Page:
Performance schedule, prices and cast are subject to change without notice. For more information, visit www.JerseyBoysTour.com orwww.palacetheaterct.org.

Theater Review: The Most Happy Fella -- Goodspeed

Mamie Parris and Bill Nolte. Photo: Diane Sobolewski
Bill Nolte Leads a Delightful Production of The Most Happy Fella!
By Lauren Yarger
Bill Nolte's portrayal of an Italian vineyard owner who wants to get married in early 1950s California is so charming in Goodspeed's production of The Most Happy Fella, that it's hard not to run up on stage at the end of the Frank Loesser musical and propose.

The saga is solidly helmed by Rob Ruggiero with choreography by Parker Esse and despite a book (by Loesser) that sometimes leaps around some huge gaps, this revival is a sweet romance made delightful by Nolte's portrayal of Tony Esposito and a strong performance from Mamie Parris as his love interest, Rosabella.

When Tony first sees Rosabella in the diner where she is a waitress, he is too shy to ask her out, so he leaves her a jeweled tie pin and a note. (The really cool diner set juts out onto the stage decorated with grape vines and trellises that later become Tony's vineyard. Set Design by Michael Schweikardt with lighting by john Lasiter).

A penpal correspondence turns into a marriage proposal with Rosabella arriving in San Francisco's Napa Valley with only a photo of the man she has agreed to spend the rest of her life. Everyone in the town, and all of his workers are happy for the well-liked man who speaks with a heavy accent as he proclaims himself The Most Happy Fella with, "I'm a wanna get married!" except for Tony's sister, Marie (Ann Arvia), who is used to taking care of her brother herself and wonders just how much he knows about Rosabella.

There's another problem that threatens Tony's happiness too: convinced Rosabella never would be interested in an older, rough-around-the-edges guy, he sent her a photo of his much younger, fit and handsome foreman, Joe (Doug Carpenter) instead. Rosabella's arrival and the wedding festivities are harshly interrupted when Tony is severely injured in an accident. She marries him any way, despite the fact that she has is horrified to discover he is so old -- and the fact that she has a sudden, urgent attraction with Joe.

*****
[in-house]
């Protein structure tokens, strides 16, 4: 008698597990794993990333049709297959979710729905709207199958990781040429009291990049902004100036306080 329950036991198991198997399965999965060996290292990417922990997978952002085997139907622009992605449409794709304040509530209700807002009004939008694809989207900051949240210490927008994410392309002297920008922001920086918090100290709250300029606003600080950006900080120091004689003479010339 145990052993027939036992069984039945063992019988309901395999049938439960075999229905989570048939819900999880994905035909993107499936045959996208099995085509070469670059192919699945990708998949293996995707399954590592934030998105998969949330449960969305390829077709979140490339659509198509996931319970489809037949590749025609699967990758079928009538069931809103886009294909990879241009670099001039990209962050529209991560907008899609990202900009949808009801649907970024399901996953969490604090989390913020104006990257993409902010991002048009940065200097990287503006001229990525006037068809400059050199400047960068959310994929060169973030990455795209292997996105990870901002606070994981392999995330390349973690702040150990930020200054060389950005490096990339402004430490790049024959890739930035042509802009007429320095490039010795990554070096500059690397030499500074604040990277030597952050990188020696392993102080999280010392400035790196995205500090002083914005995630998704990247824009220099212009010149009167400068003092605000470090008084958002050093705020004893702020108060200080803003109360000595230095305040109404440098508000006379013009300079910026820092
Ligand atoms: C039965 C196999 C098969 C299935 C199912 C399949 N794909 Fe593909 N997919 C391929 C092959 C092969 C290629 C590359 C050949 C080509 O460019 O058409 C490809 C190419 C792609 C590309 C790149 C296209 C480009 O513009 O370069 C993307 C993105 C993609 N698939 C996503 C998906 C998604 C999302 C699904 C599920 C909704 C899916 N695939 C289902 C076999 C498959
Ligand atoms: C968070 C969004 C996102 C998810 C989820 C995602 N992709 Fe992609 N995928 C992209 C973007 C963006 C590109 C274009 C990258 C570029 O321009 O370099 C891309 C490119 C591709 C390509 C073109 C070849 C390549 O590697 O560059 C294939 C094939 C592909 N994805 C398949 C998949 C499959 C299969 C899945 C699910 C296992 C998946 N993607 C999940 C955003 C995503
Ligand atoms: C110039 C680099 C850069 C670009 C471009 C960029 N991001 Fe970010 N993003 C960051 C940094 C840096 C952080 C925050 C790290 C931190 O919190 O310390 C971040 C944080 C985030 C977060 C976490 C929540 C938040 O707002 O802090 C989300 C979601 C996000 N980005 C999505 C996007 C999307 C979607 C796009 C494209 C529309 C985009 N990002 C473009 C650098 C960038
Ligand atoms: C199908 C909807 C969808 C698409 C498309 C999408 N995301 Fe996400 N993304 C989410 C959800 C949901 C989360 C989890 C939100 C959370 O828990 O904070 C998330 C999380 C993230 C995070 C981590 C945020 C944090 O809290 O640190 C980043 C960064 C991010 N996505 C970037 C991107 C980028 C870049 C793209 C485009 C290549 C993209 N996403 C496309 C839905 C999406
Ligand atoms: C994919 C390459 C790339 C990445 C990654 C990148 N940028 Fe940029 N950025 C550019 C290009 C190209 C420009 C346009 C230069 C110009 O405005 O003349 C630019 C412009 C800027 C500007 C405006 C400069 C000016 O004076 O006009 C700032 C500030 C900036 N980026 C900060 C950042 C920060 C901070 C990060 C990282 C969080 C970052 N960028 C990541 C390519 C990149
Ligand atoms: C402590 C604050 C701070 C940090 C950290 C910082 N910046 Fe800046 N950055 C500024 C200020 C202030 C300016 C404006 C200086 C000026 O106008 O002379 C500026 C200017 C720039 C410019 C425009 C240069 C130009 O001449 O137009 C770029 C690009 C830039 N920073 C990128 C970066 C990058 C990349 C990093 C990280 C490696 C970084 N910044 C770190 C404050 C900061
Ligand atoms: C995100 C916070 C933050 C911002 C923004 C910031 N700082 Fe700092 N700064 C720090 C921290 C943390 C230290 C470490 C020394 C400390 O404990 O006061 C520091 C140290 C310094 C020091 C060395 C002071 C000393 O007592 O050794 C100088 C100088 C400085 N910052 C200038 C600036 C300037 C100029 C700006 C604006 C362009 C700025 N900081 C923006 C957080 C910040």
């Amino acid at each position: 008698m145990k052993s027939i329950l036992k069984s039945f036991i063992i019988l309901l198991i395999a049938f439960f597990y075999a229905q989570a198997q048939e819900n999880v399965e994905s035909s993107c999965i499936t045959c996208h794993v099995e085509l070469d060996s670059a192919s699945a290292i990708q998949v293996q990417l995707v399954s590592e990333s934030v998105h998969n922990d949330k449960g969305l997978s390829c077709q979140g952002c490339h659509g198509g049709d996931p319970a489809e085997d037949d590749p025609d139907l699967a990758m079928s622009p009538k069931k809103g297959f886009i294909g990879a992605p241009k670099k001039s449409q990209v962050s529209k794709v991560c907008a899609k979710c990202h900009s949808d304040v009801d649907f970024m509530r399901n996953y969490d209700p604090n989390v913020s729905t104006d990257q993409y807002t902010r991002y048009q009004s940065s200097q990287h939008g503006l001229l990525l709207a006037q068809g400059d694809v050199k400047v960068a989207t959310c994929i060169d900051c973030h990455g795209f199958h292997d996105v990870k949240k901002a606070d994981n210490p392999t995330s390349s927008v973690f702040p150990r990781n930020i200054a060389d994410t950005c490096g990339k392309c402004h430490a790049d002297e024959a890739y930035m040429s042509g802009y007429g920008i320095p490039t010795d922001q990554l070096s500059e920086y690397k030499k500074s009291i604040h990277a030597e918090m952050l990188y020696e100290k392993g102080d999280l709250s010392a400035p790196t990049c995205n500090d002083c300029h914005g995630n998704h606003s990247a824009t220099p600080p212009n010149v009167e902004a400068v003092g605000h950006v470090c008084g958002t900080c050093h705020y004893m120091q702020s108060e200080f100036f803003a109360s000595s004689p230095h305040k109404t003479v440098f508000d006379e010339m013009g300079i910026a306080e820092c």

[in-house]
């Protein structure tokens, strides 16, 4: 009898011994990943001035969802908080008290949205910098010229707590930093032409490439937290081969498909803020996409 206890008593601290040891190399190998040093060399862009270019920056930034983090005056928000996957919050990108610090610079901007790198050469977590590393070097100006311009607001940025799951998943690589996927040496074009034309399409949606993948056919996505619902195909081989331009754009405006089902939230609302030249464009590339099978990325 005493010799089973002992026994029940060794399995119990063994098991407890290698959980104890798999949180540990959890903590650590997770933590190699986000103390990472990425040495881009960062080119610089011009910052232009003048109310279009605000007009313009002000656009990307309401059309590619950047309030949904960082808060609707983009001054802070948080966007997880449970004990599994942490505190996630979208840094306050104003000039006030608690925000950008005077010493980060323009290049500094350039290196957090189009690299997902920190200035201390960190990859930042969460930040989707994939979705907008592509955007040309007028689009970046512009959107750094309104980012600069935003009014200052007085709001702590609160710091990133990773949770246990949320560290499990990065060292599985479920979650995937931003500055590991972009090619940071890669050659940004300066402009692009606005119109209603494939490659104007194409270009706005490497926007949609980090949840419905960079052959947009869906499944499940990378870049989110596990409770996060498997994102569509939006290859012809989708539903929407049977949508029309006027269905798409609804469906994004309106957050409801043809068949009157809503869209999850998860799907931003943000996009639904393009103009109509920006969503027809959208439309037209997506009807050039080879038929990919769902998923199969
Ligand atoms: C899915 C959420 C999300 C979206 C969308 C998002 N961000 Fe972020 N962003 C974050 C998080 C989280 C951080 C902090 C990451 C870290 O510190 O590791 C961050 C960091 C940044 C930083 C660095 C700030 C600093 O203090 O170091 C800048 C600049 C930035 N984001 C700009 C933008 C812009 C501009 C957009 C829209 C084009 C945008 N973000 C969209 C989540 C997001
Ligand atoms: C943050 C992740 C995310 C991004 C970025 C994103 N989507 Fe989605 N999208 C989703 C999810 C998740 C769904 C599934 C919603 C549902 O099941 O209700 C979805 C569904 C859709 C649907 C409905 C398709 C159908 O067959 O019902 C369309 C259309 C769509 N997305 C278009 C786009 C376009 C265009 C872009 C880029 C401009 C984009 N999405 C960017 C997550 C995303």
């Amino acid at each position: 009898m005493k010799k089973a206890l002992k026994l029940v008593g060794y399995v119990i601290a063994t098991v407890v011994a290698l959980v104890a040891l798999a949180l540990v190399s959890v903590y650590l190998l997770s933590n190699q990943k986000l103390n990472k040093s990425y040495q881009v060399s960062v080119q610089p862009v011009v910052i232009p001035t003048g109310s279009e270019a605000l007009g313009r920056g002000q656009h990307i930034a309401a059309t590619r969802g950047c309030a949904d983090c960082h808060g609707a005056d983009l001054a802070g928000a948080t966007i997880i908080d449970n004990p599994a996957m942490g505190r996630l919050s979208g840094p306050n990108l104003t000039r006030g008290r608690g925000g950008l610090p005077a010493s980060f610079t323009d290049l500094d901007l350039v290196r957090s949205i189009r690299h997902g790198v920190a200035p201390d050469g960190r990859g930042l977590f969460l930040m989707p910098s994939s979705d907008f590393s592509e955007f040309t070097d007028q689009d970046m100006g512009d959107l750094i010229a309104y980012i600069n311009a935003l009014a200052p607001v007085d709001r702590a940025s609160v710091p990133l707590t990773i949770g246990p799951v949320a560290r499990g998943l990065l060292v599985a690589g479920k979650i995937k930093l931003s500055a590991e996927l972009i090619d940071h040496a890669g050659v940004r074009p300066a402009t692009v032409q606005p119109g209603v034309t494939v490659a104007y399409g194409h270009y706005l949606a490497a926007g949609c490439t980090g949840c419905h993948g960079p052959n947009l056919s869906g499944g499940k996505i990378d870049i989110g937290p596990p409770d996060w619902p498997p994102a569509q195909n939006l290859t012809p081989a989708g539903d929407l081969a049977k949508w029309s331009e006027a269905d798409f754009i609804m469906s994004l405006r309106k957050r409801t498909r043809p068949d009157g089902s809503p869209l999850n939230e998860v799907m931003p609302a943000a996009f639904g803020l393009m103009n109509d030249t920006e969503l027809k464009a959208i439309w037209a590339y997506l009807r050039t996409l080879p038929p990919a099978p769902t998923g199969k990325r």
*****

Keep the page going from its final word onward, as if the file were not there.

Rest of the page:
In the weeks that follow, Rosabella tries to adjust to caring for Tony and to life in the valley, where the arrival of the postman (John Payonk) causes the whole town to sing and dance with joy. Tony senses her loneliness and offers her waitress friend, Cleo (Natalie Hill), a job. She strikes up a friendship with shy, vulnerable vineyard worker Herman (Kevin Vortmann).

Meanwhile, Rosabella's feelings for Tony begin to deepen and she finally finds the words to tell him that she loves him "Like a Woman Loves a Man" and wants their marriage to become more intimate. A sudden revelation threatens their happiness, however, and Tony wonders whether "She's Gonna Come Home Wit Me."

The singing here is excellent, particularly Nolte's operatic voice and Parris and Carpenter, who sing the overly melody, "Don't Cry." The quartet of Herman, Jake, Clem and Al (Vortmann, Danny Lindgren, Noah Aberlin and Eric Ulloa) delights with "Standing on the Corner," which brings a groan of recognition from the audience as the only song really well known form the score.

The musical is a rollercoaster of emotion. One minute we're smiling a bunch of happy people dancing with excitement (with twirling, if rather bland looking skirts from Costume designer Thomas Charles LeGalley) over swell mozzarella, or singing about the beautiful sunset and the next we're wringing our hands over whether these two will get together and creeping out over that weird obsession Marie has for her brother.